Wine & Dine
5 New Restaurants In Mumbai That Are A Treat For Your Stomach And Eyes
Slink & Bardot
Picture French fine dining without the pretentiousness, and you have Riyaaz Amlani’s cool new venture with Nick Harrison and Chef Alexis Gielbaum. Tucked away down a little fishing-village road in Worli, a cottage — unremarkable from the outside but for the warm glow emanating through its windows — holds the cosy haven that is Slink & Bardot. Influenced by ateliers and brasseries, designer Pavitra Rajaram has bedecked the free-flowing space with hues like teal and leaf green, checkerboard floors, muted furnishing, striped ceilings, and so much art! From cut-glass chandeliers to art deco and ceramic lamps, light plays a starring role here. A long corridor leads you into one room, then the next and then a few more, each with a distinct personality, much like a home that has evolved over years. Gielbaum describes both the food and vibe perfectly: less French, more modern-day Parisienne.
This gastropub by Sanjay Shetty, Vivek Das Chaudhary, Ricky Singh and Dhaval Udeshi features a smorgasbord of fun elements. Clearly inspired by the city it is named after, architect Ashish Kambli and Drink Water Design have paid attention to detail. London Taxi impresses right from the get-go with an illuminated facade that flaunts a rendition of the city map. Inside, the lower level ceiling echoes underground tube stations while the barfront — where one can delight in cocktails made by India’s first female flair bartender, Ami Shroff — has been crafted out of grills. A walk upstairs introduces references to Sherlock Holmes, and quirks like an old English law that made it mandatory for cab interiors to be high enough to sit inside without removing one’s hat. With so much to absorb while relishing award-winning chef Nagraj Bhat’s contemporary creations, this is a treat for anyone with wanderlust.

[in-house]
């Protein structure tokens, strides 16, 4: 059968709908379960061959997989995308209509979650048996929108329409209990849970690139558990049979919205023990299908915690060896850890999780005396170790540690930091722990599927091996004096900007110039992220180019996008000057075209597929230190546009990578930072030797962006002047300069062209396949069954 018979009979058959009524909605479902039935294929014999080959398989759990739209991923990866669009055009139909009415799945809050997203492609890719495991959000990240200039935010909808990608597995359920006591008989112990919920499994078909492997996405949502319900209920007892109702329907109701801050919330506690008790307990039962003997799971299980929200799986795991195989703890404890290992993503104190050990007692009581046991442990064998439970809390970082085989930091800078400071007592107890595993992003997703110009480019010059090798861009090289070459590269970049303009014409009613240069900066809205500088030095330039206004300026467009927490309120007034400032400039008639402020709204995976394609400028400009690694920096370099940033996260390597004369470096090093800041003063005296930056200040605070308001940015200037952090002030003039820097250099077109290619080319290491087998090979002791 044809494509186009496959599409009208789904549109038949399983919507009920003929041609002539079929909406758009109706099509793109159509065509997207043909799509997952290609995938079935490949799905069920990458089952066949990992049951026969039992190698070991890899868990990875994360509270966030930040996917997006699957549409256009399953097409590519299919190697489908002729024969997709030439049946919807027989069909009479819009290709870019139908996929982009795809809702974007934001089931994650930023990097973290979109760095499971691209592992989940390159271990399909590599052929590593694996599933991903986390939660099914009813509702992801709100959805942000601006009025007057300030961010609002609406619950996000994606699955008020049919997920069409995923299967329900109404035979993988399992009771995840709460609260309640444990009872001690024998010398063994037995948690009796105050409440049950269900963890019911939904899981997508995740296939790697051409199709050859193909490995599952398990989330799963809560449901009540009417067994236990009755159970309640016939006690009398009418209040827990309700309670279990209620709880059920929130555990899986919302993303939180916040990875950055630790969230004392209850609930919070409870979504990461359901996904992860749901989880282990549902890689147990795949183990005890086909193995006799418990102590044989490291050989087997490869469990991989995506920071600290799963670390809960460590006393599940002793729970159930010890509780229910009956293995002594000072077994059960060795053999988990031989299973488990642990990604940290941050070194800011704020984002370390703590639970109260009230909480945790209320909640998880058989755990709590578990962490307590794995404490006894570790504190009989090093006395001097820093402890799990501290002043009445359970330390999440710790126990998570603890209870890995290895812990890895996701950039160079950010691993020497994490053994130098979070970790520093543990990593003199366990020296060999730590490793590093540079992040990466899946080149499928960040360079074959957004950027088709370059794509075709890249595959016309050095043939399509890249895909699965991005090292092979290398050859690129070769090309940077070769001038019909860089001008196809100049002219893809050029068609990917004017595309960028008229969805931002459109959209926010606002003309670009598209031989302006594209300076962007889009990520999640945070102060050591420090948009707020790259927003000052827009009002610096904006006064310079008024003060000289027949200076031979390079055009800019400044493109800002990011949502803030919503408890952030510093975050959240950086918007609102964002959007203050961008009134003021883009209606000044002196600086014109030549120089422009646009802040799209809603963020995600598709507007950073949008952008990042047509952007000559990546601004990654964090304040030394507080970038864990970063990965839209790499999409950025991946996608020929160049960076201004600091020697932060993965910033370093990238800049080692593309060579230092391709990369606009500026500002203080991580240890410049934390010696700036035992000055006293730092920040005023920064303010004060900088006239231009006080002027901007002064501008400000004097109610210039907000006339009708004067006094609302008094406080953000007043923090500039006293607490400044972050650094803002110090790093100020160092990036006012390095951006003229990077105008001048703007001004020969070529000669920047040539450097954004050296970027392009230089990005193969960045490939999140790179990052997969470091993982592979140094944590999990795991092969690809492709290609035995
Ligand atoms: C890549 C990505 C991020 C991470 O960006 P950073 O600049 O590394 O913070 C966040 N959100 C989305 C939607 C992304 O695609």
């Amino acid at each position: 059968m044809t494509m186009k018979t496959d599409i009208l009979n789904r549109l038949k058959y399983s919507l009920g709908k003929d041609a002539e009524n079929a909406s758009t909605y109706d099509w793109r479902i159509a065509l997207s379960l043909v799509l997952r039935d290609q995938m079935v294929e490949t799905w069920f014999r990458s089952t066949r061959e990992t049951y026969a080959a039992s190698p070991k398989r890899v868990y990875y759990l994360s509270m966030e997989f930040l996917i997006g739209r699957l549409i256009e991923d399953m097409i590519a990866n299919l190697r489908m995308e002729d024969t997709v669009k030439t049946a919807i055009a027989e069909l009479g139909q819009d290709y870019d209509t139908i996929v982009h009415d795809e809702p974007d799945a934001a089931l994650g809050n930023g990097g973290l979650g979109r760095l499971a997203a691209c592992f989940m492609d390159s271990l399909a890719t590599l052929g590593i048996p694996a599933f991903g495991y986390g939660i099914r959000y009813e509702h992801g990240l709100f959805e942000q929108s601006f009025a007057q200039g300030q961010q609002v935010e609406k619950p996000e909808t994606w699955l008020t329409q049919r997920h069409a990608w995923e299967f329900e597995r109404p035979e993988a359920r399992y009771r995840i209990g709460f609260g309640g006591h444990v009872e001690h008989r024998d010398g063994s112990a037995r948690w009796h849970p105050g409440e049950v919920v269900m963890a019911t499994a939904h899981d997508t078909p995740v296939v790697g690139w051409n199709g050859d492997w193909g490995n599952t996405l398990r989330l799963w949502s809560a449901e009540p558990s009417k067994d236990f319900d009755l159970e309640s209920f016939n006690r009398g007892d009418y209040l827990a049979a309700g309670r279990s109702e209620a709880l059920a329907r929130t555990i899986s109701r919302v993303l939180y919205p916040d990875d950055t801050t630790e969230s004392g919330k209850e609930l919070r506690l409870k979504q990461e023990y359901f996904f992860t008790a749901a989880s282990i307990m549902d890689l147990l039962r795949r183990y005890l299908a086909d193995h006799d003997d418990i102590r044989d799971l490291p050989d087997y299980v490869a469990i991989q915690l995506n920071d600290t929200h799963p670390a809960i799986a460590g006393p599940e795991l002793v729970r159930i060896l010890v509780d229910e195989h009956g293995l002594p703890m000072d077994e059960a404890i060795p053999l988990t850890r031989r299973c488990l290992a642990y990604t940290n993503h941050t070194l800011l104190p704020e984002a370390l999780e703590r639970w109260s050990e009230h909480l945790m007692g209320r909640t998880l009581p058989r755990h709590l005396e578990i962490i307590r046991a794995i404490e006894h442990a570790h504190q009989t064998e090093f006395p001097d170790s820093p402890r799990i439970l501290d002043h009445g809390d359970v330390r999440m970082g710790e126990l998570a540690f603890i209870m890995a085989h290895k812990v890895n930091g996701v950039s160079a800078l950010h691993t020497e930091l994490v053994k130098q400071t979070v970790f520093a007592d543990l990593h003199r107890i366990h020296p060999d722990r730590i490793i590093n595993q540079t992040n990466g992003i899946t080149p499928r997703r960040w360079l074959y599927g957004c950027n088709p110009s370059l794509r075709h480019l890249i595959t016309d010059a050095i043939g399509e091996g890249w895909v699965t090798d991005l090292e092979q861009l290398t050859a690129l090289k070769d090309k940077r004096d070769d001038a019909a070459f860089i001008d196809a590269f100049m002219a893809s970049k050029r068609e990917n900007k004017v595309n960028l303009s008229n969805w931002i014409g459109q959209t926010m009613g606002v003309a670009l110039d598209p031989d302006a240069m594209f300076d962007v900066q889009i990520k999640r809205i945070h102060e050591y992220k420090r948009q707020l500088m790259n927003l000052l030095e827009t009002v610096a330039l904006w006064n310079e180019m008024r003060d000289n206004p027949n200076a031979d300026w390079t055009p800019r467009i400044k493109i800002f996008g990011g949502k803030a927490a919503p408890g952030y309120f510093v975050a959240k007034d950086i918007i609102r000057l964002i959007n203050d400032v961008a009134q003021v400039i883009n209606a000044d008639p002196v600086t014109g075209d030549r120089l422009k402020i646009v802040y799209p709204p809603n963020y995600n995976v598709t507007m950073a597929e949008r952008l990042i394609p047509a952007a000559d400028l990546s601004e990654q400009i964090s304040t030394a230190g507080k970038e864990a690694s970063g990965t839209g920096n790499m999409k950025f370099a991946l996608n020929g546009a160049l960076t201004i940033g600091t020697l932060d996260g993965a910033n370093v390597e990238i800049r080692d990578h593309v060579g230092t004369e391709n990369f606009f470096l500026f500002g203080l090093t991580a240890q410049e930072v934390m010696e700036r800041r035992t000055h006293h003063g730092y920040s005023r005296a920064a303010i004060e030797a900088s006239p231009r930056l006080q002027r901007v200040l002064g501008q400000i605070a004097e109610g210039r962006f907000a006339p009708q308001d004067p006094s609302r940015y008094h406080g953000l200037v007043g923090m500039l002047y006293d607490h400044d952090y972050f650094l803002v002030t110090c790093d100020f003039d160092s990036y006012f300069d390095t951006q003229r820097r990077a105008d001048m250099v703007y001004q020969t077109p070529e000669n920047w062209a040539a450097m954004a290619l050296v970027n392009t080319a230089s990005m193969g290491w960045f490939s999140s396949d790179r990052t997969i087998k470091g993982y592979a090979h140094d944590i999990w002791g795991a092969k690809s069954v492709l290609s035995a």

POH – Progressive Oriental House
The product of extensive research on South-east Asian food and culture, Avik Chatterjee’s vision for a holistic experience will satiate even the most discerning gourmand. True to designer Sumessh Menon’s overarching philosophy, every area within POH is meticulously curated to create private spaces while still maintaining an open energy. Although the vintage design models of Shanghai and Beijing have influenced the decor, the usual red is shirked for a palette of muted greys and rich greens that captures a nostalgic oriental vibe. Textural materials like cement-finish tiles and broken brick cladding are counterpoised with wood inlays and metal walls. Other highlights are a wall dotted with lanterns, a striking apothecary-style bar, a lamp shaped like a Chinese fan and 18-foot-long cane chandeliers. Degustation dining shines bright here, in a sensory bubble that fuses the traditional and the modern.
Anyone who wants to know how to put together a vibrant, pattern-rich space that is electrifying without being tacky should pay a visit to this Hispanic kitchen and bar. A mammoth painting of Frida Kahlo greets you at the entrance, while the cheerful natural lighting and greenery draws you further inside the buoyant eatery. Whether in the main dining area or the private one, there’s enough exoticism to go around. Contrast is key at Luca — arresting black and white flooring meets sunshiny yellow walls; eclectic furniture is juxtaposed with brightly woven and printed fabrics from South America. The high ceiling helps to create an airy ambience and the trunks and capacious sofas make one want to sit back and unwind…and the walls, inscribed with the phrase ‘why the hell not’, seem to approve.
Voted one of Thailand’s best restaurants and part of an international chain, this is one that already has a cult following in Bangkok, Singapore and Sri Lanka. The Mumbai outpost, spearheaded by Karyna Bajaj, combines comfort food with sophisticated design by Thai interior decorator Nitipattara Yensup. Large windows, bevelled-mirror walls and embellished lamps are accompanied by signature purple Thai orchids, silk cushions and wooden louvres that recall the ones in traditional homes in Thailand. The authentic ceiling fans are stunningly intricate, as are the motif-clad wood carvings and porcelain vases. Bespoke ceramic ware in pleasing colours complement sumptuous-looking dishes, and the restaurant’s three areas share a Zen-like ambience that is reiterated by warm hospitality.